When the event ended and the cows were beginning to be pulled away, XXX approached the tourists again and while our guide expected that was to apologize, his impression was that instead he was simply reasserting his aggressive position, literally starting a fight. From my Field Journal
Some time next year, National Geographic Magazine should be publishing an article on the effects of a hyrdo-electric dam in southern Ethiopia, and its impact upon the unique, endemic people that live in that region. As part of the story, we were told, may be the effect of tourism on these people, and by this, most likely, is meant the negative effect this cross-cultural interaction may have.
Recently Mary and I and a small group visited this area, in the Omo River valley drainage. This leg of our Ethiopian trip was indeed to photograph the endemic people, the Hamar, Karo, Nyangatom, and Mursi tribes. While I've photographed native people in many areas, some civilized or westernized, and some not, there was nothing to compare to the tribes of southern Ethiopia. The principle attraction here is the fierce Mursi tribe, whose women sport lip plates they insert into a hole they create, and enlarge, in their lower lip. The extensive literature we received from our outfitter included articles from journals that analyzed the effect and relationship tourists have had on these people, and the possible exploitation this entailed. Those articles discussed how tourists rushed in, took pictures, felt harassed by the Mursi, and rushed away, and detailed how they, the Mursi, felt about the experience. We were determined to act more properly, but the Mursi were a tough group, and that experience was the hardest of the trip.
Another group, the Hamar, were far more accommodating, and we were lucky to be there when a notable event was occurring, called 'bull jumping,' although it more properly should be termed the jumping of the cows. It is a rite of passage of a boy to a man, and although it may occur in Hamar country weekly, the chances that any one photographer will be present, or within driving distance, of the ceremony is slim. We were close enough to get to one, after a three hour plus drive, and word had spread around the area, alerting everyone of the event. This rite of passage is notable, and those involved want witnesses -- think of it like a big wedding. Tourists are welcome, provided they pay a fee to attend, and that money, in fact, probably helps pay for the event, the food and drink that the scores, or hundreds, of Hamar people attending consume.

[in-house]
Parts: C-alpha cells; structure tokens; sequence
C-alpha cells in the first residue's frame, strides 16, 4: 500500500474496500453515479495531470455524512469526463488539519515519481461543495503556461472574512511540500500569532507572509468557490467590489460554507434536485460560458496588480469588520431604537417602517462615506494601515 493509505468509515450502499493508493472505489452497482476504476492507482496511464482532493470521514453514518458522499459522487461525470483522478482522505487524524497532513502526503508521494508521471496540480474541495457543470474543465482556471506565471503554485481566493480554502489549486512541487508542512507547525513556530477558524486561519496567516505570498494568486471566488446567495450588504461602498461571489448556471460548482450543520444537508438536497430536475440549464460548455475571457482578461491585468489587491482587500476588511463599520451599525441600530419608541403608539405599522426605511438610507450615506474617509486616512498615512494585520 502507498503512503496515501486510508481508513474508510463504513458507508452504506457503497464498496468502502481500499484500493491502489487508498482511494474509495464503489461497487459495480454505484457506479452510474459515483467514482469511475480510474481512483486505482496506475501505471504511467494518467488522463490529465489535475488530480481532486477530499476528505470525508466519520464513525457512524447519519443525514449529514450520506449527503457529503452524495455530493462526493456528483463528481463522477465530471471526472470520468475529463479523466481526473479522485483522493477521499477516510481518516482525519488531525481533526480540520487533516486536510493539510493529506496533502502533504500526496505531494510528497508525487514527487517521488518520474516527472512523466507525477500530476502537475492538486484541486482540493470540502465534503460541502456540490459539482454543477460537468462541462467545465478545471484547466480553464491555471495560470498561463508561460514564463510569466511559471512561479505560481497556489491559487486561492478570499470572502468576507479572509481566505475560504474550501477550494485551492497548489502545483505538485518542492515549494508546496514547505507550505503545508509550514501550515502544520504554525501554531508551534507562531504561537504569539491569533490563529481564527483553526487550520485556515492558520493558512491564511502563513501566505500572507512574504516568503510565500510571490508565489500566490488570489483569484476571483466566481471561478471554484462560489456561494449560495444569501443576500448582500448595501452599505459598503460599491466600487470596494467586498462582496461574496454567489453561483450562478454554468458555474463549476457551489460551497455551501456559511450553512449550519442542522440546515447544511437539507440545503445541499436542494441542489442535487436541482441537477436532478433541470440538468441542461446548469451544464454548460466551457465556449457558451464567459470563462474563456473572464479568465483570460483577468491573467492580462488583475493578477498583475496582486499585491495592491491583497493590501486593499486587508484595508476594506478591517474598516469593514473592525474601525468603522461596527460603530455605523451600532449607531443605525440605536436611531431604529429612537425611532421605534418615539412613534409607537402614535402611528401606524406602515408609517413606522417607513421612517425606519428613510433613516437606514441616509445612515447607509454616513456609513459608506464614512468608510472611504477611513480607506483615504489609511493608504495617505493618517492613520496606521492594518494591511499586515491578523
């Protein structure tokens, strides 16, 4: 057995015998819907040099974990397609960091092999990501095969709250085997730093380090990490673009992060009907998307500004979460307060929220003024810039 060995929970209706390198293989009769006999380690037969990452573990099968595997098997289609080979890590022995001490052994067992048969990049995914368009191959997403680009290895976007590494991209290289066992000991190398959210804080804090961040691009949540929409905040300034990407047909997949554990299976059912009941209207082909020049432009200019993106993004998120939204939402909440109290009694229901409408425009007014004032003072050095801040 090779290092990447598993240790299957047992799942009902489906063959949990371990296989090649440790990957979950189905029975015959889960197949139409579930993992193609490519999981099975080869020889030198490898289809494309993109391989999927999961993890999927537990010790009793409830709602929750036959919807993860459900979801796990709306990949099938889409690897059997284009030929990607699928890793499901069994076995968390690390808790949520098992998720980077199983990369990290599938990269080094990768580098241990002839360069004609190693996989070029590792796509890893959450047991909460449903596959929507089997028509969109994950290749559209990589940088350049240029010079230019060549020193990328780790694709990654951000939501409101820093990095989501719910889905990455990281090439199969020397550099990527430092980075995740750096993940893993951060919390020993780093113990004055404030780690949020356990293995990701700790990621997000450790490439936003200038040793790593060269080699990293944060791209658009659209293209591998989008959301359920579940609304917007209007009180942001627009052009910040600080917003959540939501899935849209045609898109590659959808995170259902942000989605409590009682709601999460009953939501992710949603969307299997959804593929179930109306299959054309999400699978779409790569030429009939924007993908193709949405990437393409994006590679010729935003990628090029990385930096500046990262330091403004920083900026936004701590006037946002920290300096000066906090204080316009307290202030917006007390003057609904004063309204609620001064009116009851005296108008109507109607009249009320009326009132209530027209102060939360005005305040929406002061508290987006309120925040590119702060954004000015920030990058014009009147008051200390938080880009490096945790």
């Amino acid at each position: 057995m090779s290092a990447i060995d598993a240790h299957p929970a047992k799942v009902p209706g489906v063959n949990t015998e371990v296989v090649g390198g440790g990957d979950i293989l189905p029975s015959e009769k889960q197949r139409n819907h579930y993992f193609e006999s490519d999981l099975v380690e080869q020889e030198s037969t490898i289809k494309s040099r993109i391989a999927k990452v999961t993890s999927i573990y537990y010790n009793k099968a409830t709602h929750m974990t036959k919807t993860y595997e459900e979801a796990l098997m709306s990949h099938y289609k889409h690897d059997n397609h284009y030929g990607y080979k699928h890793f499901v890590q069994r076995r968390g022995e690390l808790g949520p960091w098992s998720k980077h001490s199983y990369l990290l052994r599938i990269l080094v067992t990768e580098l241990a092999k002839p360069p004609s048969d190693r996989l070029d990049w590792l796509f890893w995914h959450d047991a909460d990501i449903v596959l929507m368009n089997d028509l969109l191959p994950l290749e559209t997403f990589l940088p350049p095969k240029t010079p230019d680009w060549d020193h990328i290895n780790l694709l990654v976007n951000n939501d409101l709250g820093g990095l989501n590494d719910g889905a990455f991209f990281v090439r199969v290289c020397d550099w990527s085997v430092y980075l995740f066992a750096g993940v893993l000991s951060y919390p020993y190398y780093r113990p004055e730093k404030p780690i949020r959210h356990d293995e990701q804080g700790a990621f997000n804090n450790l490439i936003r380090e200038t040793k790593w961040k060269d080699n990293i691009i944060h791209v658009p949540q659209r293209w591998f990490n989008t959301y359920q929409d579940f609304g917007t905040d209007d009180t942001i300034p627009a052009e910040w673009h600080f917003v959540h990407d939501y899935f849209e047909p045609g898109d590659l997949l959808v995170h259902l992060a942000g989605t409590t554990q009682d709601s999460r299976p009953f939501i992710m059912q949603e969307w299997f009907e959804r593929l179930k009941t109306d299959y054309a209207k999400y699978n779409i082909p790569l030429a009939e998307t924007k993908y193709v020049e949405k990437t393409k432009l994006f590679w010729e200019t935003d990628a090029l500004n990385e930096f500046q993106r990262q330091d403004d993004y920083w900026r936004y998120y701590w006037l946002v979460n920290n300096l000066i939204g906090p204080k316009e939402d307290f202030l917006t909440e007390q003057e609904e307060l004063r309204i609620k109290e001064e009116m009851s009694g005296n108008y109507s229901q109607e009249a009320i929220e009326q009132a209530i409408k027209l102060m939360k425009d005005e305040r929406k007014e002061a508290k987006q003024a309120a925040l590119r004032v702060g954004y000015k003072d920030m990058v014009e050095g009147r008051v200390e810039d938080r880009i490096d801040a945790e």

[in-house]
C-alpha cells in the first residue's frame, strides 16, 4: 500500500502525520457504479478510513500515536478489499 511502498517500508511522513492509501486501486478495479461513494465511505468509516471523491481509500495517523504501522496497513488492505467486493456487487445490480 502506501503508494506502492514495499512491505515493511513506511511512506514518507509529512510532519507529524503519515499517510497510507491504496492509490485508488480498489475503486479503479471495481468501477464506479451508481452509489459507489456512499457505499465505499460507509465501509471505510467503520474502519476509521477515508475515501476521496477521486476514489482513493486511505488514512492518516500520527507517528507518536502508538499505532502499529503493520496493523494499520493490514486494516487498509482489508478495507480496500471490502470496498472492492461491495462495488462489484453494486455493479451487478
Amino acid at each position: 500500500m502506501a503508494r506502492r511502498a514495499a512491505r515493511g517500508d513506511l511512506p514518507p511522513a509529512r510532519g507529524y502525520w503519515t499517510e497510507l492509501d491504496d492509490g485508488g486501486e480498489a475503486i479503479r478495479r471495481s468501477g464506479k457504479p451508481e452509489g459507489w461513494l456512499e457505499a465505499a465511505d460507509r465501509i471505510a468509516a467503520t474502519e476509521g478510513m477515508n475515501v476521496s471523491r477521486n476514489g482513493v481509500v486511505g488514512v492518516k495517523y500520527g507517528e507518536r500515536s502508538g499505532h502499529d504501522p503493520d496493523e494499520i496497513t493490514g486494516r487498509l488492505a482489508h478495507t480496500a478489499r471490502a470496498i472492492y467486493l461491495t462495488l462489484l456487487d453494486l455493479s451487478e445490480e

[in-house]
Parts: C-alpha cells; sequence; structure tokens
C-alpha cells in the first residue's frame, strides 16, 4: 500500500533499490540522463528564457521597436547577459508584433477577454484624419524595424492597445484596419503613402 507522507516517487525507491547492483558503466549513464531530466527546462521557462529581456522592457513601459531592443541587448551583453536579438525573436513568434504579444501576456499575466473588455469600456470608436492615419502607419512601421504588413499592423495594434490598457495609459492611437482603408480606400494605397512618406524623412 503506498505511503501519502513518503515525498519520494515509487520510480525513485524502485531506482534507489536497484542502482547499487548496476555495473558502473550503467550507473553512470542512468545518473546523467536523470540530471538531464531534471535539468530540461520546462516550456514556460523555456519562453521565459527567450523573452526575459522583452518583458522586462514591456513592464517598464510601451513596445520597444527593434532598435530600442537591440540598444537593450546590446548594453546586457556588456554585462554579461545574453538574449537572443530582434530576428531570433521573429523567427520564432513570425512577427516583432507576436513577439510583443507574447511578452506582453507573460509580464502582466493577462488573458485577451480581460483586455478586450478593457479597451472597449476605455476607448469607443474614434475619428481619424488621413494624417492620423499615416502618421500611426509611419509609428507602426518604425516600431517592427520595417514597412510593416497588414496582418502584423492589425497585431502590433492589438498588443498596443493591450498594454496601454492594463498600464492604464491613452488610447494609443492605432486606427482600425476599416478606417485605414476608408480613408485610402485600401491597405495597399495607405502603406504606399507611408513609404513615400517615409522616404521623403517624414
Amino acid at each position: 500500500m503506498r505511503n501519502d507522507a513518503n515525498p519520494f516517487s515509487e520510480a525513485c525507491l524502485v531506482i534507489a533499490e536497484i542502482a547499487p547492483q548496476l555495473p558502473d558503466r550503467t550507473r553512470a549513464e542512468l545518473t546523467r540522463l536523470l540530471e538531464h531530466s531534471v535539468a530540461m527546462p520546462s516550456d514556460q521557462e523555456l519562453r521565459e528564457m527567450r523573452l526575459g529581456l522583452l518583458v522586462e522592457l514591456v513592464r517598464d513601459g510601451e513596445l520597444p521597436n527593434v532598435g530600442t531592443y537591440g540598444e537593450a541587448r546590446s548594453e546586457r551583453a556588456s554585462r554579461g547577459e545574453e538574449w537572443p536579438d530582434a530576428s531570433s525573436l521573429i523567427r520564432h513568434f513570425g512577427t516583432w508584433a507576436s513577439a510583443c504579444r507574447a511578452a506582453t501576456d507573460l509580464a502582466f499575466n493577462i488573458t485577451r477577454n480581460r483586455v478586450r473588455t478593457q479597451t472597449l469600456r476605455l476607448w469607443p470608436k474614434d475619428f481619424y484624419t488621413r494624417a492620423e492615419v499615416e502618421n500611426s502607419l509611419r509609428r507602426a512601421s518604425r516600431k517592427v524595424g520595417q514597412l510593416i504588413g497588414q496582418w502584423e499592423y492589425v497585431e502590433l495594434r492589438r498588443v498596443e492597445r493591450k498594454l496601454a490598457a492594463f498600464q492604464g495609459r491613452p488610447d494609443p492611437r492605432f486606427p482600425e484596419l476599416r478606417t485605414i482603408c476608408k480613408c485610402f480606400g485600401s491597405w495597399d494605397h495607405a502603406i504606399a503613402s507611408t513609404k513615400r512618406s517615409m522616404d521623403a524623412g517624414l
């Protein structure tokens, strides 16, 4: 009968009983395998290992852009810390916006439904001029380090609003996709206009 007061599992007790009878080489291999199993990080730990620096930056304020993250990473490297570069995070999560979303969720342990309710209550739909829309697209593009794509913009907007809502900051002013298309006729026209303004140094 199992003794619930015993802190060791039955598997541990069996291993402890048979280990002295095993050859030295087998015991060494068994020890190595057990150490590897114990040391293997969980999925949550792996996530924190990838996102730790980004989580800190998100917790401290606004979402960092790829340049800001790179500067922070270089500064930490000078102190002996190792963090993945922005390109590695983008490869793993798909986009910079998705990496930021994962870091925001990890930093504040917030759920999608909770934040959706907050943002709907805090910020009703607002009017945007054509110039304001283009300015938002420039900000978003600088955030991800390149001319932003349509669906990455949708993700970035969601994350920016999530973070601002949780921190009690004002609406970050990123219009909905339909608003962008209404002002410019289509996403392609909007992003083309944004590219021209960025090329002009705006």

While the bull-jump is the climax of the event, where a naked boy jumps up and runs across the back of six or eight cows held in place in a tight row by several warriors, there is a range of other activities that are even more interesting and worth photographing. The most graphic is the whipping of women, solicited by the women themselves as a show of loyalty and, perhaps, a way to instill a sense of obligation from a man. As we neared the site of the ceremony we heard what Mary thought was the cracking of small fire-works, but the 'whack/crack' was the snapping sound as an eight foot long cane slapped against the bare flesh of a woman.
When we arrived, our Ethiopian guide spent several minutes negotiating our entrance. Tourists are tolerated, and permitted because they are generating an income to the sponsors of the event, and no tourist, or white guy that looks like a tourist, gets in for free. When we were cleared, there was still a huge fuss for a time among the women, as they thought they were not getting any money. Our guide, and the guys he paid, spent several more minutes waving the cash and making it clear that the women would get a cut, and in some of my later images I saw that they had money clutched in their hands, so they were paid.
So we started shooting, or we started to try to. We were told that a National Geographic photographer and a Nat'l G writer were in the area for a story, and we were likely to see them at this event. As we approached a small group where some warriors were painting themselves up for the ceremony, while others took a few minutes to obligingly swat a woman with a switch, we noticed the NG guy. He was using a shorter zoom lens and a flash with a diffuser attached. He was moving about, getting in front of the folks to get his wide-angle view, and in doing so getting in the way of the people I was with who were hoping to photograph the people without a non-native in the way. Other tourists were arriving while we watched, and after getting cleared that they paid, they wandered about as well, so it was tough to get a clean, authentic, no tourist in the picture type of shot.